|Phil's old desk calendar, that he got in India several years before I was born.|
Now, it's on my desk. There's a parable in there, somewhere.
It has been, I do not mind saying, a very hard winter. We've had the longest run of below-zero (F) days and nights in several decades, and I have been hit pretty hard; as some of you know, my job keeps me outside at night, and the extremely cold weather has really run my stamina levels way down. I've been in survival mode, more or less, since last November, and it's had an effect on things here at The Workbench.
Back about a dozen years ago, I set out to provide a game space that - as best as I could manage it - replicate the kind of 'social gaming' we did out at Phil's for so many years. Back then, games were an a opportunity to get together with some of our friends and have some fun; we did this with and without lots of 'stuff', and that's what I've been trying to maintain down in the game room over the years.
Over that time, and as I've gotten to see what the on-line game fora look like, I've developed the perception that the kind of 'play style' that we used to have isn't all that much in tune with what gamers today are looking for. I'm also basing this on my experiences at the local game shops and conventions, where things seem to be set up to maximize 'through-put'; fast, 'quick-play' games that are limited in both time and space, and which require a limited amount of participation on the part of the players. The 'collectable card games' are an example of this, I think.
A number of years ago, I was talking to the games committee of the big local F/SF convention about getting space to run some games at their event. I toured their space, and noticed that the game tables were set up for what felt like a bridge tournament - small square tables, with four to six chairs. I asked about this, and the committee members told me that that was the format that games used these days; players didn't want to spend a lot of time in the game, they mostly just wanted a couple of hours' worth of entertainment.
We talked a lot about the kind of games that I run - 'Braunsteins', and the like - and the committee finally offered the suggestion that I and my style of game play simply didn't "fit the format"; they - quite intelligently, I thought; these are smart and thoughtful people, who know their gaming - and that I hould really get one of the convention's party suites and offer games in that space for the duration of the convention. Their thought, which I agree with, is that game players want what amounts to an 'in-and-out' game session - the kind of socializing and such that I do, they suggested, was better-suited to a social environment.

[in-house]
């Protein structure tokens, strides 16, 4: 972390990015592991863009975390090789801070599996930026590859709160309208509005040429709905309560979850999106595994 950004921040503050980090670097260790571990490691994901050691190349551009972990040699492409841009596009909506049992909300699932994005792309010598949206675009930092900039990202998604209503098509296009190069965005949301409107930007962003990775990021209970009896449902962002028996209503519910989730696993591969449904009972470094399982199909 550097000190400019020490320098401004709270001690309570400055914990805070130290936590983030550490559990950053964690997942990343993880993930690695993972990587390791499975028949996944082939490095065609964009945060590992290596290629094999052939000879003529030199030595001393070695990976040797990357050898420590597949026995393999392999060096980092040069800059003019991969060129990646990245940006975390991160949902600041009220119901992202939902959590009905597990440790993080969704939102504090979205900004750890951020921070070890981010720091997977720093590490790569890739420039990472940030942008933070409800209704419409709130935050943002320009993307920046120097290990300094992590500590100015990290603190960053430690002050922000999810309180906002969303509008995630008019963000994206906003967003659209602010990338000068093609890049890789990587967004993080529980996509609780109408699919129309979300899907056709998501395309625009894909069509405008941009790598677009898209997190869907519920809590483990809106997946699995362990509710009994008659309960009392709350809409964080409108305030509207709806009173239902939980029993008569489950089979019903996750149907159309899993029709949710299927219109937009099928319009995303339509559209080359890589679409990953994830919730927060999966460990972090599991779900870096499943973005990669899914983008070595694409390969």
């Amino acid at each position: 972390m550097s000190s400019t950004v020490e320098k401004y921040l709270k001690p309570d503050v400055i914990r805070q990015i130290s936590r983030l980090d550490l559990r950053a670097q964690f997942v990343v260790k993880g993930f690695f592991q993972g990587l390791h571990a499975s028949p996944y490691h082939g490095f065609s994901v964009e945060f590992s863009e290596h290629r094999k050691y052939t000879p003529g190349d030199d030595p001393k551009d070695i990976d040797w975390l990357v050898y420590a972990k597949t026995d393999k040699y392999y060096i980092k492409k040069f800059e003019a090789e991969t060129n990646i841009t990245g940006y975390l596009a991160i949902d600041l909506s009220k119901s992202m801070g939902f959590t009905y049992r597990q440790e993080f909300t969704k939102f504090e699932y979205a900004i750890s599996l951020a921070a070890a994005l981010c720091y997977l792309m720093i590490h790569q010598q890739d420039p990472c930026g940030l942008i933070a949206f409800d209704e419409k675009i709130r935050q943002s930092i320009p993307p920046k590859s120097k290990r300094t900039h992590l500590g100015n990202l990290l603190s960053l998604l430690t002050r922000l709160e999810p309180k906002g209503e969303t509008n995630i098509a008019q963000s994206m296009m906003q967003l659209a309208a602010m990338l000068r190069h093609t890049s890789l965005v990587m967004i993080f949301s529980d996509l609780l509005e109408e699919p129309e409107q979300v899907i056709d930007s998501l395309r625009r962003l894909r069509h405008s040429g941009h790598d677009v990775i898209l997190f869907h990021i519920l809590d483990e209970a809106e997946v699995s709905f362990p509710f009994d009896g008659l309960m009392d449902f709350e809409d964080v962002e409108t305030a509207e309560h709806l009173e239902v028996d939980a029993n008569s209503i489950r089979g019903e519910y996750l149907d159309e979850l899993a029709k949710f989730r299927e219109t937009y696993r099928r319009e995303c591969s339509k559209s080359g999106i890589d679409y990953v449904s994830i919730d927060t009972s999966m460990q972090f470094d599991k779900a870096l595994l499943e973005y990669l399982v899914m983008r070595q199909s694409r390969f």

Now, please keep in mind that I don't disagree or condemn this play style; if that's what people find to be fun, then they should be free to use that model. "Cool," I thought, "at least they're playing something!"
And, of course, this means that the kind of effort that I put out to run my kind of games is something that a lot of modern gamers don't have a good handle on. They simply don't have the cultural background, because they don;t know what gaming was like back in those days when we were making it up as we went along. Again, cool; I'm all right with that. Where I'm running into some issues is simply that I don't have the stamina or energy, post-brain surgery, to be able to run a lot of things unless the environment and venue will allow for my need for logistics planning and execution.
So, I've been thinking a lot as I get through my nights; I'm looking at refocusing my energy and effort on the projects I'm working on that I think will further my ancient goals of 'having fun' and 'promoting Tekumel'. I'll still be open for games here at The Workbench on the second and fourth Saturdays in the month, and I'll still run games for folks. But, there will be some changes - changes that you, Gentle Readers, will probably not notice.
I will be continuing to work on my book, "To Serve The Petal Throne"; I will be repurposing the 'trade show booth' that I had originally built to show off Prof. Barker's Temple of Vimuhla model to be the 'trade show booth' for promoting my book at events where I think people might be interested in the thing. My thought is that since I paid for all this stuff, I might as well get some use out of it.
I will be reconfiguring the miniatures collection to reflect the preference for smaller games; Howard Fielding has shown the way ahead on this, with his packaging of his admirable miniatures into smaller and handier groups. He's right; one usually doesn't need the Big Battalions on the tabletop, and it'll speed up my painting cycle time. I will also be using the miniatures to fully illustrate the new edition of my rules, "Advance Standards!", and I will generate some small-unit rules to meet a need for same - I'm not talking about the classic Qadarni fights, I'm talking about what we used to call 'skirmish games' between small units on patrols or raids.
I will keep the Big Games in stock; I've already built them, so I might as well keep them handy for the future. You'll see more of them in the future, as I get them photographed.
So, there are my thoughts on a bitterly cold Friday night. Any thoughts or comments?